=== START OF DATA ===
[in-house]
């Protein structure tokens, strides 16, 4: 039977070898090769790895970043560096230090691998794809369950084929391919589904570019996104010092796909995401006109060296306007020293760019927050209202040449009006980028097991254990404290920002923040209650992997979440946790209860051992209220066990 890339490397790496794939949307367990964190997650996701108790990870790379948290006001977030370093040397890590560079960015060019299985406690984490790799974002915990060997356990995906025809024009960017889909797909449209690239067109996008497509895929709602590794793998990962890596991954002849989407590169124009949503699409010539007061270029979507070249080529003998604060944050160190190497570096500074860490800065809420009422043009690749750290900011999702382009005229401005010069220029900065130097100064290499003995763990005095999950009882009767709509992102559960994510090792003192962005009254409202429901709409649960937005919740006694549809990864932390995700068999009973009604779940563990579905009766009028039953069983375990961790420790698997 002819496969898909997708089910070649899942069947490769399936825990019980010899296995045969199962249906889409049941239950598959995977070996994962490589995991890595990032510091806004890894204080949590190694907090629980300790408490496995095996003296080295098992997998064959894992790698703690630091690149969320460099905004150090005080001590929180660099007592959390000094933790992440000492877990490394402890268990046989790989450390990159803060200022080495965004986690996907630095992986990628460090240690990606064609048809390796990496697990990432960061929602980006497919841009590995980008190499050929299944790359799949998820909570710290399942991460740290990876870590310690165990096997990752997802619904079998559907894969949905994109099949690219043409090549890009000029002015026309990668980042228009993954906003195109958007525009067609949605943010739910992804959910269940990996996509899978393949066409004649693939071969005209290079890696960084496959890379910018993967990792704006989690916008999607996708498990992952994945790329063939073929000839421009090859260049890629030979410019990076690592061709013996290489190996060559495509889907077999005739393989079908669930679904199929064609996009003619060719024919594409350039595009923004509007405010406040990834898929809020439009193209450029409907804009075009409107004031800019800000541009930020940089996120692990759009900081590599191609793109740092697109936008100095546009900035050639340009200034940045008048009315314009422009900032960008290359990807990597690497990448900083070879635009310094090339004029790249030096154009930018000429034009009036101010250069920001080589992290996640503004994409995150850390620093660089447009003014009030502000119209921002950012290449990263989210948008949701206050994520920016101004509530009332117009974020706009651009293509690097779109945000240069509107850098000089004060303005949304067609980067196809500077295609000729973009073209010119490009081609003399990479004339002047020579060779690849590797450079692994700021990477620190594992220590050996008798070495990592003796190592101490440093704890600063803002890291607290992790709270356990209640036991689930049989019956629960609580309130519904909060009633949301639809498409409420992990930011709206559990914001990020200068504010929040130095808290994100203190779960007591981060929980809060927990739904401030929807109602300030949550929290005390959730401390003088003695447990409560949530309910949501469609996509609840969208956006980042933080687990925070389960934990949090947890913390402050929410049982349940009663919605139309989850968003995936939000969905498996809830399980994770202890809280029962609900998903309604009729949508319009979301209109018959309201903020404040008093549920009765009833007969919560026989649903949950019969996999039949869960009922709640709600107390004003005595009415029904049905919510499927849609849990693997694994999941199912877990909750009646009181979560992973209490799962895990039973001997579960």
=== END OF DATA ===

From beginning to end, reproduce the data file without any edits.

[in-house]
């Protein structure tokens, strides 16, 4: 039977070898090769790895970043560096230090691998794809369950084929391919589904570019996104010092796909995401006109060296306007020293760019927050209202040449009006980028097991254990404290920002923040209650992997979440946790209860051992209220066990 890339490397790496794939949307367990964190997650996701108790990870790379948290006001977030370093040397890590560079960015060019299985406690984490790799974002915990060997356990995906025809024009960017889909797909449209690239067109996008497509895929709602590794793998990962890596991954002849989407590169124009949503699409010539007061270029979507070249080529003998604060944050160190190497570096500074860490800065809420009422043009690749750290900011999702382009005229401005010069220029900065130097100064290499003995763990005095999950009882009767709509992102559960994510090792003192962005009254409202429901709409649960937005919740006694549809990864932390995700068999009973009604779940563990579905009766009028039953069983375990961790420790698997 002819496969898909997708089910070649899942069947490769399936825990019980010899296995045969199962249906889409049941239950598959995977070996994962490589995991890595990032510091806004890894204080949590190694907090629980300790408490496995095996003296080295098992997998064959894992790698703690630091690149969320460099905004150090005080001590929180660099007592959390000094933790992440000492877990490394402890268990046989790989450390990159803060200022080495965004986690996907630095992986990628460090240690990606064609048809390796990496697990990432960061929602980006497919841009590995980008190499050929299944790359799949998820909570710290399942991460740290990876870590310690165990096997990752997802619904079998559907894969949905994109099949690219043409090549890009000029002015026309990668980042228009993954906003195109958007525009067609949605943010739910992804959910269940990996996509899978393949066409004649693939071969005209290079890696960084496959890379910018993967990792704006989690916008999607996708498990992952994945790329063939073929000839421009090859260049890629030979410019990076690592061709013996290489190996060559495509889907077999005739393989079908669930679904199929064609996009003619060719024919594409350039595009923004509007405010406040990834898929809020439009193209450029409907804009075009409107004031800019800000541009930020940089996120692990759009900081590599191609793109740092697109936008100095546009900035050639340009200034940045008048009315314009422009900032960008290359990807990597690497990448900083070879635009310094090339004029790249030096154009930018000429034009009036101010250069920001080589992290996640503004994409995150850390620093660089447009003014009030502000119209921002950012290449990263989210948008949701206050994520920016101004509530009332117009974020706009651009293509690097779109945000240069509107850098000089004060303005949304067609980067196809500077295609000729973009073209010119490009081609003399990479004339002047020579060779690849590797450079692994700021990477620190594992220590050996008798070495990592003796190592101490440093704890600063803002890291607290992790709270356990209640036991689930049989019956629960609580309130519904909060009633949301639809498409409420992990930011709206559990914001990020200068504010929040130095808290994100203190779960007591981060929980809060927990739904401030929807109602300030949550929290005390959730401390003088003695447990409560949530309910949501469609996509609840969208956006980042933080687990925070389960934990949090947890913390402050929410049982349940009663919605139309989850968003995936939000969905498996809830399980994770202890809280029962609900998903309604009729949508319009979301209109018959309201903020404040008093549920009765009833007969919560026989649903949950019969996999039949869960009922709640709600107390004003005595009415029904049905919510499927849609849990693997694994999941199912877990909750009646009181979560992973209490799962895990039973001997579960």